September 7, 2008
One of my favorite times of year is coming up soon. It’s the Chinese Mid Autumn Festival. The Mid Autumn festival is held on the Fifteenth Day of the Eighth Lunar Month of the Chinese traditional calendar. This year, the date falls on the night of September 14th, 2008. On that night, the full moon is supposed to make its roundest and brightest appearance of the year.
The appearance of the largest and brightest moon of the year marks the time to celebrate the harvest as well as a time to remember and be thankful for the the idea of completeness and abundance of our lives. Naturally, therefore, it’s a time to celebrate this in the fullness of our family circle.
The American tradition closest in flavor to the celebration of the mid Autumn festival is our Thanksgiving (which we celebrate on the fourth Thursday in November). In China, families gather for a meal and for something like a family reunion, just as Americans do for Thanksgiving. But in China, the celebration is held outside, whenever possible, so that the light of the moon may be enjoyed. Families make a point of eating outside under the moonlight or strolling outside, taking time to enjoy each others’ company in the light of the abundant, full moon.
At this time, people also decorate with red lanterns. In China, red is a color of joy and celebration. Some people make ornate and decorated lanterns, and children carry lanterns. The lanterns are not always red. There are many ornate lanterns of many different designs. Also, for safety reason, the traditional lanterns with candles inside have (at least in Guangzhou) given way to lanterns that are lit by small battery operated lights inside. All the children have them. The children delight in being allowed on this night to stay up past their bedtime to go outside and show off their lanterns, dancing and prancing around in the moonlight with other children.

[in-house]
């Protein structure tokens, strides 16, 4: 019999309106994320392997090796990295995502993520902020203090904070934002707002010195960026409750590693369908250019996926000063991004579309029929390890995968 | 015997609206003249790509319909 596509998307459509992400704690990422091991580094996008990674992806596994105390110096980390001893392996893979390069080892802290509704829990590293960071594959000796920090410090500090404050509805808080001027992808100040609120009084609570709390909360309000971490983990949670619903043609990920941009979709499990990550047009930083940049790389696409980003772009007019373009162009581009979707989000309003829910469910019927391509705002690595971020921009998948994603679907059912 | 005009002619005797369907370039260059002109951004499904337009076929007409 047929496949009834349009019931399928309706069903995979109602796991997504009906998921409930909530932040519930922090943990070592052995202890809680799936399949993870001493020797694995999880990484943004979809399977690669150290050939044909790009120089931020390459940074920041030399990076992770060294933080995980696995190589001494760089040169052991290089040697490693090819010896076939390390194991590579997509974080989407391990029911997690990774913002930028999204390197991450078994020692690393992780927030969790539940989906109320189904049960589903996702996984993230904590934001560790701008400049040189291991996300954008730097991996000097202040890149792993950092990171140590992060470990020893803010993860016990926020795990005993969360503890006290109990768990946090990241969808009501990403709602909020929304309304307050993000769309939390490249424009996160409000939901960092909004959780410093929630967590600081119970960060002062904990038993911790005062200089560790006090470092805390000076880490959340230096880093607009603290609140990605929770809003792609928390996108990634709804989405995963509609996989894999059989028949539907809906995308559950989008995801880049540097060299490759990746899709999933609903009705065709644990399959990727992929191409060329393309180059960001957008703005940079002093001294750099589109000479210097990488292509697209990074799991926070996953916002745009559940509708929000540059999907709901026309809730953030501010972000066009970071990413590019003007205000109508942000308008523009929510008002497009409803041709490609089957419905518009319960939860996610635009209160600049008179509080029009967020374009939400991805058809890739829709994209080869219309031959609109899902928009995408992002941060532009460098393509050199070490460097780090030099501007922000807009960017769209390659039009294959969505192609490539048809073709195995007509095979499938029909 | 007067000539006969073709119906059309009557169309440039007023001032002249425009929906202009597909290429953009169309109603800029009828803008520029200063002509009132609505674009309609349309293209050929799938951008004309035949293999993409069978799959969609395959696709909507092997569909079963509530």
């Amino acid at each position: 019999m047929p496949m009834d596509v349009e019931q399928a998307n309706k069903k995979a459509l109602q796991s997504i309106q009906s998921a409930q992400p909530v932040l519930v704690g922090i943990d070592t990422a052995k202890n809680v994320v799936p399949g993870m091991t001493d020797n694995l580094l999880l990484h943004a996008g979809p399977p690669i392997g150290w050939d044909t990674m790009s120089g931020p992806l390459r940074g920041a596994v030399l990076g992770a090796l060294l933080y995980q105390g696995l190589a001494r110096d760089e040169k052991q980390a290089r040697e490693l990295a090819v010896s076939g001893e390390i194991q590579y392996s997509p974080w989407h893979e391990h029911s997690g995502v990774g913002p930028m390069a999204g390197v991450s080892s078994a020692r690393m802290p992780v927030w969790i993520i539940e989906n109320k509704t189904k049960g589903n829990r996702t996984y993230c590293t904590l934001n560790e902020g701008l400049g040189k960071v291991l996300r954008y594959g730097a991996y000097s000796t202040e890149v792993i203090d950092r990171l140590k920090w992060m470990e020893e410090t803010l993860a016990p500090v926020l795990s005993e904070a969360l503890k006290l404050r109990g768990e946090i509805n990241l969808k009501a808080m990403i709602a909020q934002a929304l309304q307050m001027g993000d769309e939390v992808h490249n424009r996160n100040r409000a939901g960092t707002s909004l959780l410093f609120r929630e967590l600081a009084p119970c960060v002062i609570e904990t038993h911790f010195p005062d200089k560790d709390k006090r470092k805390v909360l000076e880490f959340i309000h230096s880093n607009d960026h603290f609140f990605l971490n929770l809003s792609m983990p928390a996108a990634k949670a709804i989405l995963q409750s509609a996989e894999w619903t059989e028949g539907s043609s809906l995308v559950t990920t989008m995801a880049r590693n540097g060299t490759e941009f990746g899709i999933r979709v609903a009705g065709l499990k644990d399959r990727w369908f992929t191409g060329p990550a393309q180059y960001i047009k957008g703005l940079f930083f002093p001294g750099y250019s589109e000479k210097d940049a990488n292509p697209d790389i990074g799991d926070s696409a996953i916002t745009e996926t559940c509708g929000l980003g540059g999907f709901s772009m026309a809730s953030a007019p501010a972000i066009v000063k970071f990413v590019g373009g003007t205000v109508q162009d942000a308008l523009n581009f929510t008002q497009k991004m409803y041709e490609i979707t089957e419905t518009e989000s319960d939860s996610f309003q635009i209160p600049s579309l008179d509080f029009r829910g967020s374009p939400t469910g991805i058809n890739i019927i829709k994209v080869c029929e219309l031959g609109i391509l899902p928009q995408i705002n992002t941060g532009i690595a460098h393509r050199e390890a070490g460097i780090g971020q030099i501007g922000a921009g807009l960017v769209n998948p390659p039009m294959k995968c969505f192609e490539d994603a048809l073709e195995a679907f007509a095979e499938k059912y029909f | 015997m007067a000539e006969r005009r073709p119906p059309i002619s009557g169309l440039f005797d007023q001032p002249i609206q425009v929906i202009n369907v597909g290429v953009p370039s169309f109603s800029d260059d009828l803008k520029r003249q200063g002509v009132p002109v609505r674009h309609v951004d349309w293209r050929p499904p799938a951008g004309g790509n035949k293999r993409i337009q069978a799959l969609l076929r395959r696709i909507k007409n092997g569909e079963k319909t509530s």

So, it’s also called the lantern festival.
One year, a little girl who lived near us did, indeed, have a lantern lit by a candle inside. She got so excited from playing with her lantern that she swung it a little too hard, starting a small fire on the grass in our housing compound!
Our apartment compound was always beautifully decorated and lit up at mid Autumn festival. I think I shall miss it! The trees were always strung on their branches with green lights, with hundreds of small, red lanterns hanging from the trees. The archways of the walks had been hung with large red lanterns. I’m sorry to say that I failed to take any photographs of this lovely sight, but I have some other photos of the lantern decorations that were shot a few times here or there.
In Guangzhou, there is a special exhibit of lanterns at a park. Here is a link to an article about it, though I regret that I have no idea where the "Culture Park" is located. Click here for link
People also make and eat special "Moon Cakes" during mid Autumn festival. The Chinese name for these is yue bing (月饼). Yue is the word for moon, and bing is a shortened version of the word for cake. (For a photo click here .) They are made from white flour and sugar with only very little leavening. They are round, molded into in the shape of a full moon (of course), and they have treats in the middle. The treat in the center might be an egg yolk, a piece of sweetened lotus paste, sweet bean paste, some nuts, some jelly, or any number of other things that could also be salty or very flavorful. The moon cakes were so rich that I could usually only eat a half of one.
These moon cakes can be quite fancy (and expensive). The molds for the moon cakes have Chinese characters on them for things like "happiness" or "fortune," and the cakes are exchanged as gifts. To be honest, most of them were not to my taste. I found the cakes generally to be a bit sweet, the cake part a bit dry, and also the flavors of the inside treats perhaps more suited to a Chinese palate than a western one. My Chinese friends understood this. They told me that most Westerners don’t like them.
On this year’s September 15th, the night of the fullest Autumn moon, I encourage you to hang a red lantern in your house or on your porch, have some friends or family over to visit, eat a special round shaped dessert, stroll under the light of the moon, and think about the fullness of all of our many blessings!